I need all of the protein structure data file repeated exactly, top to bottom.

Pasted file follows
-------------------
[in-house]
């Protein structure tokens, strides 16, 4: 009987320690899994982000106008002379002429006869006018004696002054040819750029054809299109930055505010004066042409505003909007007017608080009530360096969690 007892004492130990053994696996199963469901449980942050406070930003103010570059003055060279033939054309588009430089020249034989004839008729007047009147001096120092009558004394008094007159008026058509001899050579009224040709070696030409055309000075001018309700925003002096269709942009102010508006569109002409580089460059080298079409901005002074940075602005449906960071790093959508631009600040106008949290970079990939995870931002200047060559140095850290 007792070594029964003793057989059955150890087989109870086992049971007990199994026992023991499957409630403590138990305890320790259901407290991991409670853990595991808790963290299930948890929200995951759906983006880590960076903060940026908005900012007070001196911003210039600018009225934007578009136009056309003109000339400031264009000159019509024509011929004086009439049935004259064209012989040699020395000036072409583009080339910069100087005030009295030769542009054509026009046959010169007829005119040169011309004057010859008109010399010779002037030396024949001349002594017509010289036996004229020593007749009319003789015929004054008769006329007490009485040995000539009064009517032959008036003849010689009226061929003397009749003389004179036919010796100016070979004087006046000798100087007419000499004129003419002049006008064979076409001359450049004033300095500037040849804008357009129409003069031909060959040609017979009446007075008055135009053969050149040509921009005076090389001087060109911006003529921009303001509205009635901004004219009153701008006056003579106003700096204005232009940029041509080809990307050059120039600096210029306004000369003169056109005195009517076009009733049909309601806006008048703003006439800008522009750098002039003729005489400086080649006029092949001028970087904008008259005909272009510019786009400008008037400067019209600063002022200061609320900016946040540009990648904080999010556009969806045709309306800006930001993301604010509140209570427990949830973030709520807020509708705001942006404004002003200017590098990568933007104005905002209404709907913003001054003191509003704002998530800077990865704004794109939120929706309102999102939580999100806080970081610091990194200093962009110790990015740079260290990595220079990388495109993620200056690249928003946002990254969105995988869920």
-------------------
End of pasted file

[in-house]
């Protein structure tokens, strides 16, 4: 009987320690899994982000106008002379002429006869006018004696002054040819750029054809299109930055505010004066042409505003909007007017608080009530360096969690 007892004492130990053994696996199963469901449980942050406070930003103010570059003055060279033939054309588009430089020249034989004839008729007047009147001096120092009558004394008094007159008026058509001899050579009224040709070696030409055309000075001018309700925003002096269709942009102010508006569109002409580089460059080298079409901005002074940075602005449906960071790093959508631009600040106008949290970079990939995870931002200047060559140095850290 007792070594029964003793057989059955150890087989109870086992049971007990199994026992023991499957409630403590138990305890320790259901407290991991409670853990595991808790963290299930948890929200995951759906983006880590960076903060940026908005900012007070001196911003210039600018009225934007578009136009056309003109000339400031264009000159019509024509011929004086009439049935004259064209012989040699020395000036072409583009080339910069100087005030009295030769542009054509026009046959010169007829005119040169011309004057010859008109010399010779002037030396024949001349002594017509010289036996004229020593007749009319003789015929004054008769006329007490009485040995000539009064009517032959008036003849010689009226061929003397009749003389004179036919010796100016070979004087006046000798100087007419000499004129003419002049006008064979076409001359450049004033300095500037040849804008357009129409003069031909060959040609017979009446007075008055135009053969050149040509921009005076090389001087060109911006003529921009303001509205009635901004004219009153701008006056003579106003700096204005232009940029041509080809990307050059120039600096210029306004000369003169056109005195009517076009009733049909309601806006008048703003006439800008522009750098002039003729005489400086080649006029092949001028970087904008008259005909272009510019786009400008008037400067019209600063002022200061609320900016946040540009990648904080999010556009969806045709309306800006930001993301604010509140209570427990949830973030709520807020509708705001942006404004002003200017590098990568933007104005905002209404709907913003001054003191509003704002998530800077990865704004794109939120929706309102999102939580999100806080970081610091990194200093962009110790990015740079260290990595220079990388495109993620200056690249928003946002990254969105995988869920």